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Election fuelled misinformation is serious global risk in 2024, says WEF

Election fuelled misinformation is serious global risk in 2024, says WEF
  • India, Indonesia, Mexico, UK and US are set to go for elections in the next two years.
  • Widespread misinformation fuelled by elections could threaten democratic processes, says a report by WEF.
  • Societal polarisation is among the top three risks over both the current and two-year time horizons.
  • AI fuelled fake news, the emotive effect they have and fast progress versus controls are also worrying stakeholders across the world.
It’s a year of many elections across the world. This, on top of two ongoing wars, could make it the year of misinformation and disinformation, says a report by the World Economic Forum (WEF) in its global risks report 2024.

Close to three billion people are expected to head to the electoral polls across several economies – including Bangladesh, India, Indonesia, Mexico, Pakistan, the United Kingdom and the United States – over the next two years.

“The widespread use of misinformation and disinformation, and tools to disseminate it, may undermine the legitimacy of newly elected governments. Resulting unrest could range from violent protests and hate crimes to civil confrontation and terrorism,” WEF said.

State-backed campaigns too can add fuel to fire in the form of sanctions, cyber offenses, detentions and more. These detentions could also be targeted based on nationality, ethnicity and religion, the report says.

In an increasingly polarized world

Societal polarization is the third-most severe risk over the short term, and a consistent concern across stakeholder groupings. Societal polarization features among the top three risks over both the current and two-year time horizons.

Social polarisation is interconnected to economic downturn, and is an influential set of risk factors. It can serve as drivers for many consequences of numerous risks.

“Divisive factors such as political polarization and economic hardship are diminishing trust and a sense of shared values. The erosion of social cohesion is leaving ample room for new and evolving risks to propagate in turn,” it added.

And a clear victim of these polarizing effects and perceived reality is the truth. “As polarization grows and technological risks remain unchecked, ‘truth’ will come under pressure,” WEF says.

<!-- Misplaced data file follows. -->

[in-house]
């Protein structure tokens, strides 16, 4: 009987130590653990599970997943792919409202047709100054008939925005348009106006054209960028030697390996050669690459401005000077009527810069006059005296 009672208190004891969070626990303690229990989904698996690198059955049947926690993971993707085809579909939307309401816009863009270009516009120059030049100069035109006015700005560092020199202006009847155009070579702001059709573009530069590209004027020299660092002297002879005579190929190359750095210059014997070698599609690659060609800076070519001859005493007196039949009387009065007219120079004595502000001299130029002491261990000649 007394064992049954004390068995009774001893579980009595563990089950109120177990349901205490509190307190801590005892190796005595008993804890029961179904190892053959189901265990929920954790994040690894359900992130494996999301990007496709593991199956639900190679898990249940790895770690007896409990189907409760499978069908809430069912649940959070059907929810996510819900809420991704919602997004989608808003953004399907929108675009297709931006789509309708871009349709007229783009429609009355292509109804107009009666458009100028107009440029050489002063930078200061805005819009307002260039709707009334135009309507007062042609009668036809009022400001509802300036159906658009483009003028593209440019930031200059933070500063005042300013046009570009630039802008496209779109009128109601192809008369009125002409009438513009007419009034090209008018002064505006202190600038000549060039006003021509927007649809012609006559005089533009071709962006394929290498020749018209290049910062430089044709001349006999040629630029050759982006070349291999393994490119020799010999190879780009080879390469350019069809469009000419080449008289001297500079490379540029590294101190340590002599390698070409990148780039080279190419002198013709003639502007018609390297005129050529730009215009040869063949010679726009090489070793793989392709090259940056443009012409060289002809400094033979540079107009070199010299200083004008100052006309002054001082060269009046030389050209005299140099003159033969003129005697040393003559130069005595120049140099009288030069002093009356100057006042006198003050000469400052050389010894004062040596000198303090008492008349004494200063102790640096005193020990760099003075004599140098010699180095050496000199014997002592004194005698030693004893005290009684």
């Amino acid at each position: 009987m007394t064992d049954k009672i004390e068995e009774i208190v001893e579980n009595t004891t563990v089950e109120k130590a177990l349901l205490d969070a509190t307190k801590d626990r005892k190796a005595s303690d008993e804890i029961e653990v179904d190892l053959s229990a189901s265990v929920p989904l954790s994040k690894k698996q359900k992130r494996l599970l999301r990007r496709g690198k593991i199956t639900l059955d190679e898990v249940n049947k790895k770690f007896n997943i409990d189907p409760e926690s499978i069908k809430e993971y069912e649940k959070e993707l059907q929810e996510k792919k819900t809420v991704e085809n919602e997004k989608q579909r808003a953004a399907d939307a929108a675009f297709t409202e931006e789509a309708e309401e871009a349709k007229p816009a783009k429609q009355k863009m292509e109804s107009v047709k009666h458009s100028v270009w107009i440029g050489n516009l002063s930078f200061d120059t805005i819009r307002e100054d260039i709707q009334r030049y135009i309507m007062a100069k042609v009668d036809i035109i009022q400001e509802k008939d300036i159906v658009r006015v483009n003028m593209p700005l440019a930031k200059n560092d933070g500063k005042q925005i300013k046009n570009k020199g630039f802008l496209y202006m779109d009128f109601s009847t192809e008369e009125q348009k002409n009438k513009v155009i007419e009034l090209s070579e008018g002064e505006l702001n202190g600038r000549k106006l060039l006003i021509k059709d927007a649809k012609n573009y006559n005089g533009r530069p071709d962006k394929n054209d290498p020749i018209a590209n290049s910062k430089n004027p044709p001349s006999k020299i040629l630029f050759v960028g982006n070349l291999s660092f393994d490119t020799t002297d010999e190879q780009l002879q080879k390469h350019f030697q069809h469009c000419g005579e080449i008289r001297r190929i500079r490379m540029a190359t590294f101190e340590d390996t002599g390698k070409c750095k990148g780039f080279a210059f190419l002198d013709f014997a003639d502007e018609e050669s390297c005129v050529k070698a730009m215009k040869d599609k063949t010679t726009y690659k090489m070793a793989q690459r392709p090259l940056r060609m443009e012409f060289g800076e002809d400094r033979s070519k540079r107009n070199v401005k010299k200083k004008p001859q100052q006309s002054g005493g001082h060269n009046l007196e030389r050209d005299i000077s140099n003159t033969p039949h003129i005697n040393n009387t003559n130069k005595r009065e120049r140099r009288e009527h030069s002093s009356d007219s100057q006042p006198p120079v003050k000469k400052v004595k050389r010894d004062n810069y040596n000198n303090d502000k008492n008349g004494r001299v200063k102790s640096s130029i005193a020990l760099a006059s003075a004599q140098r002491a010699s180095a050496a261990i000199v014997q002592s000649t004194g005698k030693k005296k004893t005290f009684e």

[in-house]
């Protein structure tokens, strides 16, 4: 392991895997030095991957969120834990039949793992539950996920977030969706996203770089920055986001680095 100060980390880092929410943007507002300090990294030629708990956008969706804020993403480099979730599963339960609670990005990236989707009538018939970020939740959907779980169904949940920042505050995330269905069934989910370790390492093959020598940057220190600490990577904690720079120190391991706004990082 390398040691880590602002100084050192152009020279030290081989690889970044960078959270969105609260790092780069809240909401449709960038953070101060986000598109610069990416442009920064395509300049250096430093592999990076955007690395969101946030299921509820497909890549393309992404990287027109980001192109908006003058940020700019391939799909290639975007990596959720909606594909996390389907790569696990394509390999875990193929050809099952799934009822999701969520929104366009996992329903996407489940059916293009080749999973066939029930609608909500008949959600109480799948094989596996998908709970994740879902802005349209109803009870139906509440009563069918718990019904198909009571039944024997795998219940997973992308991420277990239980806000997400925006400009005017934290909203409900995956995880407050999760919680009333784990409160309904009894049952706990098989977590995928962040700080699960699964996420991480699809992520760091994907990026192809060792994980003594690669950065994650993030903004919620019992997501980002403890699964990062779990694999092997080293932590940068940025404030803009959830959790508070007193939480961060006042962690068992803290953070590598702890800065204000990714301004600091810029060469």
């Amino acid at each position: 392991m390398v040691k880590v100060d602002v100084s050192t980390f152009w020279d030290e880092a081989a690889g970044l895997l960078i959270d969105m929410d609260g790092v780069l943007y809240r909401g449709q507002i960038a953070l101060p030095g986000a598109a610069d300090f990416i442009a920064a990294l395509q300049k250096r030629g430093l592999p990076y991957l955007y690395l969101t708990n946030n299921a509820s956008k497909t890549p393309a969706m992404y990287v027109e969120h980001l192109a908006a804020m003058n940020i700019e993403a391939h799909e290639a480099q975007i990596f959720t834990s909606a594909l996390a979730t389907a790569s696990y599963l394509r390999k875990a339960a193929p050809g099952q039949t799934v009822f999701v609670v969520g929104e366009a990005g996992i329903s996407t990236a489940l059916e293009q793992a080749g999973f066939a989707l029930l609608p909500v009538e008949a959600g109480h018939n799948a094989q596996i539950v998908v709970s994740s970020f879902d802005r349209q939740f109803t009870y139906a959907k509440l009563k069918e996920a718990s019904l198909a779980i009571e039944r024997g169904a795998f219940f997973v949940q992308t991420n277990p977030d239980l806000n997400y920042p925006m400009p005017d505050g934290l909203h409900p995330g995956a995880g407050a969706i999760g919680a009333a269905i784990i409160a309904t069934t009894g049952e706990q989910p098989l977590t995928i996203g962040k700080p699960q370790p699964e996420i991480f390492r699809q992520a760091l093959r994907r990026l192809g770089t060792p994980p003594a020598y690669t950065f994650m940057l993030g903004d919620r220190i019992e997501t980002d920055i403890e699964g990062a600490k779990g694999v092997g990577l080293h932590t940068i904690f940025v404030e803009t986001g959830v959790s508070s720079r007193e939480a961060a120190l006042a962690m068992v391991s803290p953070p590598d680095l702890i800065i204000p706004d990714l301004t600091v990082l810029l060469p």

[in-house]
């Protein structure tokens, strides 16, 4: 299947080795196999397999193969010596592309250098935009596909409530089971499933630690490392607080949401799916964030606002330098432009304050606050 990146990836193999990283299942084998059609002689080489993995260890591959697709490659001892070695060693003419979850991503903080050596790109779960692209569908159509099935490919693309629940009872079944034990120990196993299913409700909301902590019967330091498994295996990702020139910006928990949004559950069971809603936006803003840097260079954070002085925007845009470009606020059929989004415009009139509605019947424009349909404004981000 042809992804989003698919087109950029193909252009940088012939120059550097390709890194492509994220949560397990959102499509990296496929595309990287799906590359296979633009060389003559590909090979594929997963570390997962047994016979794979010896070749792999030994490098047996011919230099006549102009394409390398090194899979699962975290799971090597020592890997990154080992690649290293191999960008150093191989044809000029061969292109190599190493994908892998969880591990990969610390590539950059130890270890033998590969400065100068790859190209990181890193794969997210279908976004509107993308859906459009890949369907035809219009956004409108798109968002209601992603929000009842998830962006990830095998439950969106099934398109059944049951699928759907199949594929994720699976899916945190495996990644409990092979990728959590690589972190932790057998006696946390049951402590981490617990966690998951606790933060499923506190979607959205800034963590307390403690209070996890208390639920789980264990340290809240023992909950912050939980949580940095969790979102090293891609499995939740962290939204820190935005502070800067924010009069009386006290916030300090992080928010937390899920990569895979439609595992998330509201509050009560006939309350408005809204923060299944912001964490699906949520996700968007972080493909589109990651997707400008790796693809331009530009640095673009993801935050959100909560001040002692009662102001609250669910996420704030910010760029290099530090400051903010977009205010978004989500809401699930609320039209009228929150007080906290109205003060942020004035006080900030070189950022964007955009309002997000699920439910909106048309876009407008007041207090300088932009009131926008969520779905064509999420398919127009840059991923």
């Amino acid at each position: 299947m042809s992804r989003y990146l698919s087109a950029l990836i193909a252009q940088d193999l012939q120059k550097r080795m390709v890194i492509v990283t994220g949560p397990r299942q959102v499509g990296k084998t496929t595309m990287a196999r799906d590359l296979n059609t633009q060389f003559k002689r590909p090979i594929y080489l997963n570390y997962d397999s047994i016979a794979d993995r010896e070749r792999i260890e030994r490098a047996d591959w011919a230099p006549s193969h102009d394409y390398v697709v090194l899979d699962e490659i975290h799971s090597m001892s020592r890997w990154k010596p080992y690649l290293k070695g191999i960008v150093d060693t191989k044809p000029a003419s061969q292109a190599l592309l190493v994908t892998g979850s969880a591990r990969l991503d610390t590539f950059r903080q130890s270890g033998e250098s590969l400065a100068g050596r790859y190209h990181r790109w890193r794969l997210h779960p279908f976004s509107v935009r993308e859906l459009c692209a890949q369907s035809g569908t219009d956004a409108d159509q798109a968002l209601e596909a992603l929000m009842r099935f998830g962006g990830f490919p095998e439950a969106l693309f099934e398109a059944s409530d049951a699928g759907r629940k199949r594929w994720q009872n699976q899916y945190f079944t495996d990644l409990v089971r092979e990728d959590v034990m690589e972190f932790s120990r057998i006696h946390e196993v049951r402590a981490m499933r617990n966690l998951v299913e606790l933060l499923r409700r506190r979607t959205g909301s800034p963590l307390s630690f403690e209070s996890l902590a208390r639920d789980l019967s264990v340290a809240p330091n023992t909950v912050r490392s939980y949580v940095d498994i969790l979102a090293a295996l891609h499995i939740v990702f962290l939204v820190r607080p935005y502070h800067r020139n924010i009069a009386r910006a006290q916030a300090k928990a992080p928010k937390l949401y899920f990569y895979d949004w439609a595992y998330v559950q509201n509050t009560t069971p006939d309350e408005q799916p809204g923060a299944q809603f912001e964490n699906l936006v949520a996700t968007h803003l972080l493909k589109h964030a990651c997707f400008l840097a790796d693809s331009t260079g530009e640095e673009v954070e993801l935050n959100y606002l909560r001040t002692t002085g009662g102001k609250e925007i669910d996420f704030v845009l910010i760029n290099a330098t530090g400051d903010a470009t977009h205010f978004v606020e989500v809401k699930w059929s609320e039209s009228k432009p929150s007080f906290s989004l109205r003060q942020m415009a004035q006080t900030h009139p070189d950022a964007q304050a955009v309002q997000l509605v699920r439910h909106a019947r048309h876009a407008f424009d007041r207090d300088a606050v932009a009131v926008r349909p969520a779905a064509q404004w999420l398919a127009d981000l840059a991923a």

As truth is undermined, propaganda and censorship will rise. “In response to mis- and disinformation, governments could be increasingly empowered to control information based on what they determine to be “true”, WEF worries.

AI-powered misinformation highway

Who is affecting the truth? AI is leading the misinformation highway, driving more and more factors into it. Apart from being very effective in generating believable content, it’s also becoming much harder to discern even for the digitally educated consumer as well as detection mechanisms. Another layer on top of it AI hallucinated content.

In the survey, most people voted AI-generated misinformation and disinformation as the second biggest risk after extreme weather conditions that could rock the calendar year. “Such information can thus still be emotively powerful, blurring the line between malign and benign use,” the report says.

For example, an AI-generated campaign video could influence voters and fuel protests, or in more extreme scenarios, lead to violence or radicalization, even if it carries a warning by the platform on which it is shared that it is fabricated content.

The report says that synthetic content will manipulate individuals, damage economies and fracture societies in numerous ways over the next two years. It will also aid the proliferation of new classes of crime like non-consensual deepfake pornography or stock market manipulation.

“However, even as the insidious spread of misinformation and disinformation threatens the cohesion of societies, there is a risk that some governments will act too slowly, facing a trade-off between preventing misinformation and protecting free speech, while repressive governments could use enhanced regulatory control to erode human rights,” WEF report says.

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